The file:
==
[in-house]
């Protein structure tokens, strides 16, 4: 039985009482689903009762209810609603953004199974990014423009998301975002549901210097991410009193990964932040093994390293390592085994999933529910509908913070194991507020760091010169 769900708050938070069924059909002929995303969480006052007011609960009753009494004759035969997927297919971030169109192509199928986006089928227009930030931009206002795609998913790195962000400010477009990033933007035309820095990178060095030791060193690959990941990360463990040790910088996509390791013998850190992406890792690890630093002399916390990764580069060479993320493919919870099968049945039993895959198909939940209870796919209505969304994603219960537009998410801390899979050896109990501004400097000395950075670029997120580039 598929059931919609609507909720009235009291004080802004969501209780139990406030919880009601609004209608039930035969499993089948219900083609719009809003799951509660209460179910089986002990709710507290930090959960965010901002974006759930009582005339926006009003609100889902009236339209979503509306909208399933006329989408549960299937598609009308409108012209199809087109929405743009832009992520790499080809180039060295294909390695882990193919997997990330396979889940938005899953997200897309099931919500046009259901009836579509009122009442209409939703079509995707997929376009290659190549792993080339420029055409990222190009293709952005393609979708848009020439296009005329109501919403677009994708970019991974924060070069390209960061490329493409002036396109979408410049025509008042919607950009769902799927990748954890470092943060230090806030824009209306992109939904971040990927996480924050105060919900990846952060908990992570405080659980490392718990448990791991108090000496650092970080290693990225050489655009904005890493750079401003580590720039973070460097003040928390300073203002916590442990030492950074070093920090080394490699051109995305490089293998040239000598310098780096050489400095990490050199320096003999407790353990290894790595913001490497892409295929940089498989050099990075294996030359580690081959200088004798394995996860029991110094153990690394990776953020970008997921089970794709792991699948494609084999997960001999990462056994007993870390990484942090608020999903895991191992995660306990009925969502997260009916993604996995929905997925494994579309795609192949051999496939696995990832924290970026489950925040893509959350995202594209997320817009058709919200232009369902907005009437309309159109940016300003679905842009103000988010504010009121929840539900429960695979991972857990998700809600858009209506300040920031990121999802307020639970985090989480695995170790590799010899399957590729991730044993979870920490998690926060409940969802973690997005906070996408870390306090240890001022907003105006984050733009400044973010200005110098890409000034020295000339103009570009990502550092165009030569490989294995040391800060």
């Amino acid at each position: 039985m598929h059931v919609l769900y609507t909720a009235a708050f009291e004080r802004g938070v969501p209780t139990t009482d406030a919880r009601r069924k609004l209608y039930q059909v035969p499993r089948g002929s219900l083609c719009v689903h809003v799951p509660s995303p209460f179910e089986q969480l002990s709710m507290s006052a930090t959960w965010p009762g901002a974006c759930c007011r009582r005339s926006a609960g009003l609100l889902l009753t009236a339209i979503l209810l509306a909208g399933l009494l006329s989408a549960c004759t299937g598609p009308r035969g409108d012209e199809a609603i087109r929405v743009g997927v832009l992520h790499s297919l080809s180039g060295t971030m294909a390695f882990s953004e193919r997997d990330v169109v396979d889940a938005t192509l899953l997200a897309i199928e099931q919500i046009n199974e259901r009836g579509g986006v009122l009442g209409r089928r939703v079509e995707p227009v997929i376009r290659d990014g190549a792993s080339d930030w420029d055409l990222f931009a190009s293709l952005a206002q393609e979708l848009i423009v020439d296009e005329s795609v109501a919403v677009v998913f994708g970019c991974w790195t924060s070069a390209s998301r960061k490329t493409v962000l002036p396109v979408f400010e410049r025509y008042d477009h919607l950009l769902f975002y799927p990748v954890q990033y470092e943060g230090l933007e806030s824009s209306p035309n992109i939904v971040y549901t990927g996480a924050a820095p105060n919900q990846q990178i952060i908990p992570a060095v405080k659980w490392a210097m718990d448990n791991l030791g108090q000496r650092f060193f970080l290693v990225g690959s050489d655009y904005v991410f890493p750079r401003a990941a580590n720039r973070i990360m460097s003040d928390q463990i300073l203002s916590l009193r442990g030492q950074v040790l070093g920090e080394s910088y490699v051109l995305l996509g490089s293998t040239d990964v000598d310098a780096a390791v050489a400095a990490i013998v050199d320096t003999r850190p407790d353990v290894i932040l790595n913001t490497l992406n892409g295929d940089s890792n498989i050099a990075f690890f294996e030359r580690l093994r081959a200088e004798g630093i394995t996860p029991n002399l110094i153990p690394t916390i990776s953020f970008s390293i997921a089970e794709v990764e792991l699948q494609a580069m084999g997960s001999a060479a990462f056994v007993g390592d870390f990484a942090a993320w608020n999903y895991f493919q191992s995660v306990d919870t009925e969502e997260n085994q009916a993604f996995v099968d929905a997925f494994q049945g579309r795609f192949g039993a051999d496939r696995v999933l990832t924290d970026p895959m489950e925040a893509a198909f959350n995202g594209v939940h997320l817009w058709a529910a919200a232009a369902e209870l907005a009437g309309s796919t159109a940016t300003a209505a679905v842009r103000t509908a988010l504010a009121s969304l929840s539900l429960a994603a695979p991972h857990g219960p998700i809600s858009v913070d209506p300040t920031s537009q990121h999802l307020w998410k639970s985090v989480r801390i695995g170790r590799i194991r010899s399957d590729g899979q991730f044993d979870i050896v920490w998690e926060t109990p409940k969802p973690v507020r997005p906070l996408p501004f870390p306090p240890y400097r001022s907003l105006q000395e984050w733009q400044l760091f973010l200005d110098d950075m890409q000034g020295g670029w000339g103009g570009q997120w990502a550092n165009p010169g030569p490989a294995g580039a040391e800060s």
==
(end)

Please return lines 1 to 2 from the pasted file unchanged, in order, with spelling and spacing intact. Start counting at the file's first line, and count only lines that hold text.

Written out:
[in-house]
């Protein structure tokens, strides 16, 4: 039985009482689903009762209810609603953004199974990014423009998301975002549901210097991410009193990964932040093994390293390592085994999933529910509908913070194991507020760091010169 769900708050938070069924059909002929995303969480006052007011609960009753009494004759035969997927297919971030169109192509199928986006089928227009930030931009206002795609998913790195962000400010477009990033933007035309820095990178060095030791060193690959990941990360463990040790910088996509390791013998850190992406890792690890630093002399916390990764580069060479993320493919919870099968049945039993895959198909939940209870796919209505969304994603219960537009998410801390899979050896109990501004400097000395950075670029997120580039 598929059931919609609507909720009235009291004080802004969501209780139990406030919880009601609004209608039930035969499993089948219900083609719009809003799951509660209460179910089986002990709710507290930090959960965010901002974006759930009582005339926006009003609100889902009236339209979503509306909208399933006329989408549960299937598609009308409108012209199809087109929405743009832009992520790499080809180039060295294909390695882990193919997997990330396979889940938005899953997200897309099931919500046009259901009836579509009122009442209409939703079509995707997929376009290659190549792993080339420029055409990222190009293709952005393609979708848009020439296009005329109501919403677009994708970019991974924060070069390209960061490329493409002036396109979408410049025509008042919607950009769902799927990748954890470092943060230090806030824009209306992109939904971040990927996480924050105060919900990846952060908990992570405080659980490392718990448990791991108090000496650092970080290693990225050489655009904005890493750079401003580590720039973070460097003040928390300073203002916590442990030492950074070093920090080394490699051109995305490089293998040239000598310098780096050489400095990490050199320096003999407790353990290894790595913001490497892409295929940089498989050099990075294996030359580690081959200088004798394995996860029991110094153990690394990776953020970008997921089970794709792991699948494609084999997960001999990462056994007993870390990484942090608020999903895991191992995660306990009925969502997260009916993604996995929905997925494994579309795609192949051999496939696995990832924290970026489950925040893509959350995202594209997320817009058709919200232009369902907005009437309309159109940016300003679905842009103000988010504010009121929840539900429960695979991972857990998700809600858009209506300040920031990121999802307020639970985090989480695995170790590799010899399957590729991730044993979870920490998690926060409940969802973690997005906070996408870390306090240890001022907003105006984050733009400044973010200005110098890409000034020295000339103009570009990502550092165009030569490989294995040391800060």